Apple unveils new MacBooks with first in-house microprocessor
CEO Tim Cook has said Apple will continue to support Intel-based devices for years, but did not specify an end-of-life date
Apple on Tuesday introduced a MacBook Air notebook and other computers with the first Apple-designed microprocessor, called the M1, a move that will tie its Macs and iPhones closer together technologically.
The new chip marks a shift away from Intel technology that has driven the electronic brains of Mac computers for nearly 15 years.
It is a boon for Apple computers, which are overshadowed by the company's iPhone but still rack up tens of billions of dollars in sales per year. Apple hopes developers now will create families of apps that work on both computers and phones.
The MacBook Air will start at $999, the same as its predecessor, and have up to twice the battery life, Apple said. The M1 will also power the MacBook Pro notebook, which starts at $1,299, and its $699 Mac Mini computer, which comes without a monitor.
The Mini is targeted at engineers and scientists because of artificial intelligence capabilities of the new chip that usually requires a graphics chip from Nvidia or AMD.
The new products will be available from next week, executives said.
Shares of Apple were up about 0.2% as the event ended.
In June, Apple said it would begin outfitting Macs with its own chips, building on its decade-long history of designing processors for its iPhones, iPads and Apple Watches.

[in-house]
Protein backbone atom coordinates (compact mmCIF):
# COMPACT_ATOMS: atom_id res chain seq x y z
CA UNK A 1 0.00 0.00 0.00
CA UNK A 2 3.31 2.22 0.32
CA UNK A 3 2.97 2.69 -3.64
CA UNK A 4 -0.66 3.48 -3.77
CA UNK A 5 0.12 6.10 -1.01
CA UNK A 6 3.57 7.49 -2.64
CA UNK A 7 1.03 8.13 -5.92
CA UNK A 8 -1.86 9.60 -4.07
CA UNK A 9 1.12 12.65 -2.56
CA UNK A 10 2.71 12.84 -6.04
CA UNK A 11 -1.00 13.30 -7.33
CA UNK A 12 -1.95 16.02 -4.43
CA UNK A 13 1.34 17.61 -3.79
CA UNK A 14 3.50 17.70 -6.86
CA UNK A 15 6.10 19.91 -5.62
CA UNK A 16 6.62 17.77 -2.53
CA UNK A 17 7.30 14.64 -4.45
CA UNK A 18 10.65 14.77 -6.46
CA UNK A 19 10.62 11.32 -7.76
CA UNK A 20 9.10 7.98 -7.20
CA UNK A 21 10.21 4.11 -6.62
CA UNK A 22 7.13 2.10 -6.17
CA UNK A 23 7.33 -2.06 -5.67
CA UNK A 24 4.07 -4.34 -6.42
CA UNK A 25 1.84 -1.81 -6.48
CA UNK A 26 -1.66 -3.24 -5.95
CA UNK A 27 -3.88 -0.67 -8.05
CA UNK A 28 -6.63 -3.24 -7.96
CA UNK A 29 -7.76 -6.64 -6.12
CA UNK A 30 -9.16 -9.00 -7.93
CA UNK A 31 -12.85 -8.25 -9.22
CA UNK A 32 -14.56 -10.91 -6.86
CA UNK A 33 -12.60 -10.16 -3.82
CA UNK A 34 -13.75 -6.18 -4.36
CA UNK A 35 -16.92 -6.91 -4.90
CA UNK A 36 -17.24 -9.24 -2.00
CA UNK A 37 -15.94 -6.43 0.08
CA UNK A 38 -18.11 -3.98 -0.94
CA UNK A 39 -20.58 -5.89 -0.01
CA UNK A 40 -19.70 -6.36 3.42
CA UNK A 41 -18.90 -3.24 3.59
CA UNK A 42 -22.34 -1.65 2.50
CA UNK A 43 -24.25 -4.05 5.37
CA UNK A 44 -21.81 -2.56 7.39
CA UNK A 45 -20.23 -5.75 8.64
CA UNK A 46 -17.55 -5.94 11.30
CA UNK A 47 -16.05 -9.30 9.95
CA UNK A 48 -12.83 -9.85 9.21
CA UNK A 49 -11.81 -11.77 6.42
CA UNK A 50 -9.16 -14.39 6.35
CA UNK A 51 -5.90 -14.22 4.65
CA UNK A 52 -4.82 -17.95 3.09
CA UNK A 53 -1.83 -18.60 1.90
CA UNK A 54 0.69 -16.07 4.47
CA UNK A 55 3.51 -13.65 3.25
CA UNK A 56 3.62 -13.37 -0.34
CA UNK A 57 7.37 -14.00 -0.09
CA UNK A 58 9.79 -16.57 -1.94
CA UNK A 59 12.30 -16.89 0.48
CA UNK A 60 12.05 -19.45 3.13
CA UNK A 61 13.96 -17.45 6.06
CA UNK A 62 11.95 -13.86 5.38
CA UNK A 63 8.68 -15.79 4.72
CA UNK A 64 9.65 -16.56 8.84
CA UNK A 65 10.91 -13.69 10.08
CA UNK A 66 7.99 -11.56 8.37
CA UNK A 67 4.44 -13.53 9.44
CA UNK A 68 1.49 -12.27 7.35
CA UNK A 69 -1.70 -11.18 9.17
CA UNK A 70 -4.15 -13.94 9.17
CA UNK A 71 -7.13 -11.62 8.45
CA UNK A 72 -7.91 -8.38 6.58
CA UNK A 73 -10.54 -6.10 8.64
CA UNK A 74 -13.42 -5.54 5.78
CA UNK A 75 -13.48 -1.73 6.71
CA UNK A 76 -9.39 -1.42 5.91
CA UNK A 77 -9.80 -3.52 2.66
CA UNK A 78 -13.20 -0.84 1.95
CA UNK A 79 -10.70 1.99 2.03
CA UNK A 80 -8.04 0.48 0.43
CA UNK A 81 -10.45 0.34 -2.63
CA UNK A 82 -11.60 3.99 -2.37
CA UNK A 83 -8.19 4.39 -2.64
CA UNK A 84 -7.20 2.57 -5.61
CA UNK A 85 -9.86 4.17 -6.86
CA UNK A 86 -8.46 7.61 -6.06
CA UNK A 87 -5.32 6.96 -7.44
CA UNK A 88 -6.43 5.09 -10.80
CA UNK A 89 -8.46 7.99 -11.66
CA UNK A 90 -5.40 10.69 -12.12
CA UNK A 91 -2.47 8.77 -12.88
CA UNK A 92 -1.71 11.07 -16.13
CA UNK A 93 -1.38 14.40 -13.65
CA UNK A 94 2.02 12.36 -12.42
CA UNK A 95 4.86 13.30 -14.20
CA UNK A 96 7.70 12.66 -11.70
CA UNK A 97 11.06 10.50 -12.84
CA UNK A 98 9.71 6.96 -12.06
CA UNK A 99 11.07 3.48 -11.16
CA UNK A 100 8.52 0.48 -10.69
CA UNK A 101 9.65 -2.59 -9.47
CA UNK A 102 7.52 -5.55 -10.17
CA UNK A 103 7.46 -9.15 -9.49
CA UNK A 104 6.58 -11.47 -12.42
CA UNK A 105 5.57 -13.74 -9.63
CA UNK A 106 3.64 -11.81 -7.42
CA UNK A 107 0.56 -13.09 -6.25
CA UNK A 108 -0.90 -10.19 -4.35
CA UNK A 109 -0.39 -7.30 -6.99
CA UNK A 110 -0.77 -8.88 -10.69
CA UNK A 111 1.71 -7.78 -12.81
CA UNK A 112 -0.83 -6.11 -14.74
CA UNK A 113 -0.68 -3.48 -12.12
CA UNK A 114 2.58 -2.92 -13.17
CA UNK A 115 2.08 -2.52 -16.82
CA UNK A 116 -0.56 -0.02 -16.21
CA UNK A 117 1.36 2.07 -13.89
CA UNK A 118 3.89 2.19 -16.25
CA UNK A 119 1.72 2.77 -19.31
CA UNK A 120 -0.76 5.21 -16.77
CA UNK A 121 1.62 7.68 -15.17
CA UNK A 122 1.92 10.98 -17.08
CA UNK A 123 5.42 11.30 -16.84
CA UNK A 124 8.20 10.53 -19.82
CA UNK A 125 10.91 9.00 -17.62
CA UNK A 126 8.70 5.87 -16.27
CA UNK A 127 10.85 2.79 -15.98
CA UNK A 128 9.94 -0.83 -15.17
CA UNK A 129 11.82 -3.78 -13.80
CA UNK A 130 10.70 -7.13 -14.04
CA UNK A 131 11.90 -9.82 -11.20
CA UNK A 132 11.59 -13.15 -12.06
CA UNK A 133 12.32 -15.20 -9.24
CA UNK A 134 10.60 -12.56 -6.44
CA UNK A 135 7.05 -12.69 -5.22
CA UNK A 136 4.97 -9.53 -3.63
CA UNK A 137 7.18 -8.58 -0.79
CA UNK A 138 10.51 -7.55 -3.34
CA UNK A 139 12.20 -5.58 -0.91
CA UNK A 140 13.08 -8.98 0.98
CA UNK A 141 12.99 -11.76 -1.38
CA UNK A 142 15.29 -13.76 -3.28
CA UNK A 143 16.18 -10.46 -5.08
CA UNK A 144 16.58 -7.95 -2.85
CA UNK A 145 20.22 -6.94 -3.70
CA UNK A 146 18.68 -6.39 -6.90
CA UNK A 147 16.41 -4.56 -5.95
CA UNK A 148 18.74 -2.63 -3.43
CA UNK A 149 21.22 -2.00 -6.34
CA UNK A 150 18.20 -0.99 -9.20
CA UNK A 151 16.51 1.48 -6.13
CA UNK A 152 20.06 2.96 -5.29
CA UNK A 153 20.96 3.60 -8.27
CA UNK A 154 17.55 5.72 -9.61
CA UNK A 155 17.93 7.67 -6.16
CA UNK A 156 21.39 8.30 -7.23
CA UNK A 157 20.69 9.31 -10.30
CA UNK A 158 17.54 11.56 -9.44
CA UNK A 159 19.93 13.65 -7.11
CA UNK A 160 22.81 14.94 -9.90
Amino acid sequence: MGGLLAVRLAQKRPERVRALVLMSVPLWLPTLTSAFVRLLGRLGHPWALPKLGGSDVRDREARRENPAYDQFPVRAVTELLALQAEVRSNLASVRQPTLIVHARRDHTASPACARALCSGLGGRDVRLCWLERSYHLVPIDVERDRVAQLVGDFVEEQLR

Apple executives said on Tuesday that the M1 was intended to be efficient as well as fast, to improve battery life, and that Apple's newest version of its operating system was tuned to the processor.
Apple's phone chips draw on computing architecture technology from Arm and manufactured by outside partners such as Taiwan Semiconductor Manufacturing Corporation, or TSMC.
Microsoft and Qualcomm have been working together for four years to bring Arm-based Windows laptops to market, with major manufacturers such as Lenovo, Asustek Computer and Samsung Electronics offering machines.
But for both Microsoft and Apple, the true test will be software developers. Apple is hoping that the huge group of iPhone developers will embrace the new Macs, which will share a common 64-bit Arm computing architecture with the iPhone and be able to use similar apps.
Apple software chief Craig Federighi said Adobe would bring its Photoshop software to the new M1-based Macs early in 2021.
Apple has seen a boom in Mac sales due to the coronavirus pandemic, notching record fiscal fourth quarter Mac sales of $9bn earlier this month — all of them Intel-based. In June, CEO Tim Cook said Apple will continue to support those devices for “years to come” but did not specify an end-of-life date.
Would you like to comment on this article or view other readers' comments?
Register (it’s quick and free) or sign in now.
Please read our Comment Policy before commenting.